The Sony a1 checks about every single box I could possibly want in a camera. In this video, we compare the Sony a1 camera vs the Canon R5. Does Sony leave the Canon R5 in the dust? And what about price? Is the Sony a1 Worth It? Or would you choose the Canon R5? Who would pay this much and why? Let us know if you would choose one of these and why?
Having been initially announced in February of last year, the Maxima 7 LED light was finally released yesterday. In the time since the Maxima 7 was first announced and now, though, the top lights in that sort of category have been the Aputure 600D Pro and the Nanlite Forza 500. So we thought we’d take a look at the specs and see how each of the three lights stack up against each other on paper.
Now, the real proof will come when the Maxima 7 starts getting into the hands of users who can actually do these side-by-side comparisons for real, but this might give you some clues as to which you might want to go for, depending on your needs.
I said I wasn’t going to post any more of these. The “winner” in pretty much all cases is obvious. Or is it? There is no doubt that a $6,000 flagship DSLR (even if it is a generation old) is going to hammer a smartphone (of any resolution) when it comes to absolute image quality, dynamic range and all the other reasons we buy flagship bodies. But does it always really matter?
This video from photographer Kevin Raposo puts the Samsung Galaxy S21 Ultra’s 108-megapixel sensor up against the 21.5-megapixel Canon 1DX Mark II in this rather interesting (and quite thoughtful) comparison and, well, when you look at the images scaled for a video side-by-side they’re actually pretty close.
So, Sony has announced a new camera – something they do with some regularity. But this one’s different. The Sony A1 is their first camera that’s truly worthy of the title “flagship”. It certainly seems to beat both the Canon 1DX Mark III and Nikon D6 in almost every aspect, but how does it compare to Sony’s other higher-end models like the A9 II speed demon and the recently released A7S III?
I wanted to take a somewhat objective look at the three cameras and how they compare on-paper – which is all we can really do for sure right now, as the A1 isn’t going to be out in the wild for at least a couple of months.
The Nikon Z5 is an interesting little camera. A full-frame Nikon mirrorless camera, with a relatively low price tag that seems to tick most of the boxes, even for working photographers (including dual card slots). Body only, it can be had for under $1,400. A significant difference over the $2,000 Nikon Z6 II. But is the Z5 worth getting at that price? Or are you better paying the extra to go for the Z6 II?
That’s the question that photographer Matt Irwin explores in this pretty in-depth and almost-27-minute long video. He takes a look at the autofocus, low light performance, image quality, and a bunch of other factors in a variety of scenarios in order to try to answer the question and I think he puts forward some good cases for when you might or might not want to use the Z5.
Most of us have been taught that we shouldn’t compare ourselves to others. And indeed, it can be harmful and toxic, making us feel all kinds of negative emotions. However, does comparison always have to be a bad thing? Can you make it work for you and help you grow? Chelsea Nicole believes you can, but you have to change your approach. In this video, she’ll teach you how you can compare yourself to others in a helpful rather than harmful way.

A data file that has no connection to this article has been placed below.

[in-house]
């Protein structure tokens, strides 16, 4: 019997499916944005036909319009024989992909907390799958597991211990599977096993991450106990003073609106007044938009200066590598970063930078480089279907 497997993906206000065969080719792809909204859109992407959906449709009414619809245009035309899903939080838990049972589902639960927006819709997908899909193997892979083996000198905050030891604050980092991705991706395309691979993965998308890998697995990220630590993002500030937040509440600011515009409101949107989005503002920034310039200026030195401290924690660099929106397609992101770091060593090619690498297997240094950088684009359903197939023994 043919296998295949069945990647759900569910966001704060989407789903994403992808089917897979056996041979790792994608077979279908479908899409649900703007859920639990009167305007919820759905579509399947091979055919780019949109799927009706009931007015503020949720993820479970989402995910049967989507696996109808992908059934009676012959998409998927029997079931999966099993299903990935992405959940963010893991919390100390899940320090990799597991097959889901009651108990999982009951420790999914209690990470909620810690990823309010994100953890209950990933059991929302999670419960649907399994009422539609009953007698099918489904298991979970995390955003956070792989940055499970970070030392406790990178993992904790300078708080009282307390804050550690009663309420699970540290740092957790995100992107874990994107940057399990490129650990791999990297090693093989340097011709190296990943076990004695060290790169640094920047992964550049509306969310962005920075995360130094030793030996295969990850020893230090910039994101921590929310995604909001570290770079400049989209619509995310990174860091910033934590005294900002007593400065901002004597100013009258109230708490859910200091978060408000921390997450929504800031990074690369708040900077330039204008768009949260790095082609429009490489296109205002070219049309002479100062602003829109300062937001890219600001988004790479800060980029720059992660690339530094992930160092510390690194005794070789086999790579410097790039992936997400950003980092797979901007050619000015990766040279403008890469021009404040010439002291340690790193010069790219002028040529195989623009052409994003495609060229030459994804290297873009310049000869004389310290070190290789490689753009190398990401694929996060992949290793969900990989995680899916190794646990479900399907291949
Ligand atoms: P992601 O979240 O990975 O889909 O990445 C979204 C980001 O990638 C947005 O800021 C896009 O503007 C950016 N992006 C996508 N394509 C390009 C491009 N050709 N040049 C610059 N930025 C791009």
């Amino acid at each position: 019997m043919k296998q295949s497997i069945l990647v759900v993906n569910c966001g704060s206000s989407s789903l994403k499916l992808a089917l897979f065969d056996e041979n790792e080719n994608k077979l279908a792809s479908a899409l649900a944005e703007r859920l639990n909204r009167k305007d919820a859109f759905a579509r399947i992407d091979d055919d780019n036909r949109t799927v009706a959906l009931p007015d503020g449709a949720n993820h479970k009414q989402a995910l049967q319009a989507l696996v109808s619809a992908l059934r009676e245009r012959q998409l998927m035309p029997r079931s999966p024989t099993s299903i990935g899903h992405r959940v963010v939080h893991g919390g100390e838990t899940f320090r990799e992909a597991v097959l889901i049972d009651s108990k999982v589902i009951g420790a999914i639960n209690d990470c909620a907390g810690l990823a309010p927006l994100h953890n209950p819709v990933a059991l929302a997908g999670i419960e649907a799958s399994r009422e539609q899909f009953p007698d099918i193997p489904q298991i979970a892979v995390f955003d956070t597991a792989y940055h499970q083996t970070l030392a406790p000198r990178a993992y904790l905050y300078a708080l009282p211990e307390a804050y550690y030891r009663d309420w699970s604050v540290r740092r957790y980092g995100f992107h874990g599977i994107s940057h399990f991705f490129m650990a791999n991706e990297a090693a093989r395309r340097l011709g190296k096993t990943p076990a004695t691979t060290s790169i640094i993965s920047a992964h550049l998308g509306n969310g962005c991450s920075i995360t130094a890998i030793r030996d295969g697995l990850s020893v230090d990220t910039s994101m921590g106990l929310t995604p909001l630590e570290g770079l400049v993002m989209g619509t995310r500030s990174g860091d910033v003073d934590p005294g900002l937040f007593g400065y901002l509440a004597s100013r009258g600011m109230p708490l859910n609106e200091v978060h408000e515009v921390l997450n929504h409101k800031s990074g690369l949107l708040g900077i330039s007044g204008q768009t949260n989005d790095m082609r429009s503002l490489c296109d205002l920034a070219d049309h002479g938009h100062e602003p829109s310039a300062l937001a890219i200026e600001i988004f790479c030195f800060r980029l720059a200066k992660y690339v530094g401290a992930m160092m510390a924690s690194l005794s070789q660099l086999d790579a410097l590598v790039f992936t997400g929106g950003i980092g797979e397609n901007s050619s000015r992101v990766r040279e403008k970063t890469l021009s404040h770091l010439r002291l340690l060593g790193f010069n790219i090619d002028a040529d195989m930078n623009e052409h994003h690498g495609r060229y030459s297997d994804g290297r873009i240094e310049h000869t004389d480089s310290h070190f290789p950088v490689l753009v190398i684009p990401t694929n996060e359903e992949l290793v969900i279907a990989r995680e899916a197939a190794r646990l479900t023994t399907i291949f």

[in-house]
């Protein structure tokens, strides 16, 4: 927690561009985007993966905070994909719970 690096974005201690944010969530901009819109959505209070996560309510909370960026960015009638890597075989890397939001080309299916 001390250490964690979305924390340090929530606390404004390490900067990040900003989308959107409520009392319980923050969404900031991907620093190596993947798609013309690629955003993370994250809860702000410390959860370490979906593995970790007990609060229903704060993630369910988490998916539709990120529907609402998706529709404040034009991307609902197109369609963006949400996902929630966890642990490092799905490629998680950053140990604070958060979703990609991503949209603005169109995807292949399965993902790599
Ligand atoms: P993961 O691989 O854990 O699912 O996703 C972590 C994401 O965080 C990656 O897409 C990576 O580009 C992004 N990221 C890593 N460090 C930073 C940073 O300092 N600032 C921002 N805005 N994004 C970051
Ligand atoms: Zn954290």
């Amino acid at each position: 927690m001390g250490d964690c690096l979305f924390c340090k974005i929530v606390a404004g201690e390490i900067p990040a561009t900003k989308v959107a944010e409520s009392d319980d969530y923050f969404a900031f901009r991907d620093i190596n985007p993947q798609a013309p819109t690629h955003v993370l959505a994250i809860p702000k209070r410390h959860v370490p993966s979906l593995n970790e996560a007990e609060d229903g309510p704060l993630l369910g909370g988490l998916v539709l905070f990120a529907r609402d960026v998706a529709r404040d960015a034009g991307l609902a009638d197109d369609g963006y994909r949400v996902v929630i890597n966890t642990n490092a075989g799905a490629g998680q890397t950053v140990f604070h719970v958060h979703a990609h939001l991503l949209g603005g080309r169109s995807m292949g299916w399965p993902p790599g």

Yeah, yeah, I know. You’re sick of seeing these. But you knew it was coming, right? And to be fair, with the iPhone 12 Pro Max, Apple finally seems to have actually developed a phone with decent camera capabilities. So, a comparison was inevitable, really.
So, in this video, Jordy and the guys at Cinecom put their $40,000 RED Gemini rig against the $1,100 iPhone 12 Pro Max to see how the two stand up against each other. Unlike most such comparisons, this one’s actually quite interesting, as Jordy talks about the advantages that both cameras might have over the other when shooting in different conditions.
With so many manufacturers now offering some pretty decent levels of in-body image stabilisation in their mirrorless cameras, how do they all stack up against each other? That’s what Dave Pardue at Imaging Resource wanted to find out when he built this rig that lets him test four cameras side-by-side at the same time.
In this video, he tests four popular APS-C and Micro Four Thirds bodies. The Sony A6600, Fujifilm X-T4, Panasonic GH5 and Olympus OM-D E-M1 Mark III. To make the test fair, and focus solely on IBIS, he paired each with a similarly specced lens with no optical stabilisation. But how do they all stand up against each other?
“Comparisonitis” is the phenomenon of comparing yourself negatively to others; feeling that your life, love, work, holidays, house, or just the tidyness of your undersink cupboard, just aren’t as good as someone else’s.
Earlier this month, I found myself in a room of 50 professional photographers at the SHOOT EDIT CHAT REPEAT LIVE podcast event. If you don’t know about it already, SHOOT EDIT CHAT REPEAT is a fabulous podcast hosted by photographers Vicki Knights and Eddie Judd.
AA batteries are becoming less common amongst photographers as they once were as more flash systems switch to lithium-ion power solutions, but they haven’t disappeared altogether. Many devices do still require them, though, and so photographers and filmmakers still use them.
Some photographers opt for something like regular Duracell Alkalines because they’re just less hassle, but a lot go for rechargeables. How good are rechargeables over the long term, though? YouTube channel Project Farm has been abusing a bunch of different brands of AA battery over the last year, and now they’re taking a look to see which ones have withstood the test of time.